Copyright refers to a legal term that describes and determines the power that creators have over their artistic and literary works, such as books, music, paintings, sculptures, technical drawings, advertisements, computer programs, among others.
What is copyright?
Copyright is a set of principles that regulate the economic and moral rights that the law grants to the original creators of scientific, artistic and literary works. These people in turn are the only ones who can obtain various economic, intellectual and material benefits derived from its distribution.
In general, copyright seeks to protect the creativity, imagination and innovation of the creator of a musical composition, editing, painting, map, sculpture, photography, film, choreography, brand name, symbol, computer program, database and software, code, mailer, electronic equipment, blog post, and more.
It should be clarified that copyright protects the forms of expression but not the ideas themselves, that is to say that if you do not carry them out to produce a good or product, they will not be protected with this rule. In addition, originality is always taken into account, so you must be careful with third parties who seek to benefit through illegal copying, plagiarism or dissemination.
There are several rights that belong to the author, as well as to his heirs and to any third party who by assignment has acquired them. Mainly, it encompasses the power to use the works and to authorize their use or reproduction according to various conditions, for example:
• Moral Rights: are those that allow the author to obtain benefits and be recognized as the person who created the work. Therefore, these are not transferred, cannot be subject to seizure or complaint and are effective over time.
• Right of Disclosure: authors have the power to decide whether or not to publish their work and also in what form.
• Right of Paternity: the original author can demand recognition as the creator of the work.
• Right of Disclosure: a person has the option of disclosing a work under his real name, under a pseudonym or anonymously without renouncing his authorship.
• Right to Integrity: the power to prevent a person from making any alteration to the work that could harm the reputation and honor of the author.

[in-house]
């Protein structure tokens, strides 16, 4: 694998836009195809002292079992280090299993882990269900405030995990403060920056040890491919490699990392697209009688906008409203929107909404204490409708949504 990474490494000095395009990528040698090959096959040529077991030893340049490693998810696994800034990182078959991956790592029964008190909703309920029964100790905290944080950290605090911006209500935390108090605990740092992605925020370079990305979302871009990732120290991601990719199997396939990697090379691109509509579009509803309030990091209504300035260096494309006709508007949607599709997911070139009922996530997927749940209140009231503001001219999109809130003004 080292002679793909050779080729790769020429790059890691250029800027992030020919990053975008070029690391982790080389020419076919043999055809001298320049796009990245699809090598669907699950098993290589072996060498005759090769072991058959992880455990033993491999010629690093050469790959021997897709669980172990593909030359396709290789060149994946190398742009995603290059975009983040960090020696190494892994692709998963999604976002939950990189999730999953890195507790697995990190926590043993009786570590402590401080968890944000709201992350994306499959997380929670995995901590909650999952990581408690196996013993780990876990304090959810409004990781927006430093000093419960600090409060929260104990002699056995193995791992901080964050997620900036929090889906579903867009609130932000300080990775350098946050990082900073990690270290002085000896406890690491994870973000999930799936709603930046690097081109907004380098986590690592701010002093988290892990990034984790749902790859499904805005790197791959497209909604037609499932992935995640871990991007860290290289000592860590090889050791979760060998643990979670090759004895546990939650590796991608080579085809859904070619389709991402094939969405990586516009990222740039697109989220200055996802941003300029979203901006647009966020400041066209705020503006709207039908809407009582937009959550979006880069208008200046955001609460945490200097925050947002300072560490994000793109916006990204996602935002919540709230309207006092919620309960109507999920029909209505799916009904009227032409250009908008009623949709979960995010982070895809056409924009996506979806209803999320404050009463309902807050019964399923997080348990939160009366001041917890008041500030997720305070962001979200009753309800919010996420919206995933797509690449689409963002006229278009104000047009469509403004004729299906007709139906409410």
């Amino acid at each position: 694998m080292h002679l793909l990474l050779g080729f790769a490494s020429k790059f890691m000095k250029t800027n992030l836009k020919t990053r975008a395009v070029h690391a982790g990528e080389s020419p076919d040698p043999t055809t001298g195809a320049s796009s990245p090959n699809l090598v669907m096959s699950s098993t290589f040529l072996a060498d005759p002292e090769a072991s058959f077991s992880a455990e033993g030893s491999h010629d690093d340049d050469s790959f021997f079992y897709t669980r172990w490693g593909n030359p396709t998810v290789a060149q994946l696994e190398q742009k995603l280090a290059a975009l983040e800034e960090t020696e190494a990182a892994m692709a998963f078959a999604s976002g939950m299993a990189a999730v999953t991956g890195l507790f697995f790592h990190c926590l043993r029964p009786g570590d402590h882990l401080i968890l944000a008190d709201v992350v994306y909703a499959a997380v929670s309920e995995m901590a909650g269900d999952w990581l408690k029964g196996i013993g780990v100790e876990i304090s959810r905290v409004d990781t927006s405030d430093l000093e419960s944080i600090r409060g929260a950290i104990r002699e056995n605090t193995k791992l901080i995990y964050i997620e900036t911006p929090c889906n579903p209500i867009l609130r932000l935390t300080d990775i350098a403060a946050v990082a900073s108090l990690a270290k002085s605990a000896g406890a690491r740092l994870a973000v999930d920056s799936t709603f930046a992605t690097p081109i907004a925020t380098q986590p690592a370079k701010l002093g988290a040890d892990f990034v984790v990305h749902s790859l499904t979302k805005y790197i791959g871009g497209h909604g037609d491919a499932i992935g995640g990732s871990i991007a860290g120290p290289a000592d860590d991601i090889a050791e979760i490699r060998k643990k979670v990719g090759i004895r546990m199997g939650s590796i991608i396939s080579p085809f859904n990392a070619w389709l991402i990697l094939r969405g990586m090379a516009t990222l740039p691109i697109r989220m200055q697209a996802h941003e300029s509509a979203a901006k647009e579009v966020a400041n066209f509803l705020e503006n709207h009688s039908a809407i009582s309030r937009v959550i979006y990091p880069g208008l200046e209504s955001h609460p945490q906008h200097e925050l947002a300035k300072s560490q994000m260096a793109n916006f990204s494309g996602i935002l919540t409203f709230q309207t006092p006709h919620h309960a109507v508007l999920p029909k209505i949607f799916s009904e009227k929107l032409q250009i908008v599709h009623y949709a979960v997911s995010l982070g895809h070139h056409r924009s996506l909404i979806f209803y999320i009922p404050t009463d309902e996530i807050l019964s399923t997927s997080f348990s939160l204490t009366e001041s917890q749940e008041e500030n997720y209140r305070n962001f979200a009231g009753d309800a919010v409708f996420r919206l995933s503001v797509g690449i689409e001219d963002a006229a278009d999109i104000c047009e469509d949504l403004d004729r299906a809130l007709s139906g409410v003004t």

• Right of Repentance: among the powers of the author is to withdraw the work from the market or modify it after its publication.
• Right of Reproduction: it is the power that an author has to receive financial compensation for the copies made of his work.
• Transformation Rights: the author’s right to authorize obtaining financial compensation for the alterations made to his work, as long as they do not threaten his prestige. For example, translations from one language to another.
What is the purpose of protecting copyright?
Rights are usually protected for a specified period, depending on the nationality of the creator and the work. In general, these will remain untouchable during the author’s life and from his death between 50 and 70 years in the most protectionist countries.
Copyright is very important, as it guarantees that other people do not manage alterations, plagiarism or carry out acts of piracy on an original work.
Protecting them is an essential component for promoting creativity, in addition, compensation and recognition encourage better results and even improve production.
Thanks to the constant improvement of Intellectual Property regulations, authors invest more constantly in the development and worldwide dissemination of their works, and contribute significantly to facilitating access to other people, in order to enrich culture and knowledIt is always prudent to remember that ignorance of the law does not exempt citizens from compliance, in whatever country they are in, since they are designed to maintain order and ensure the rights of all.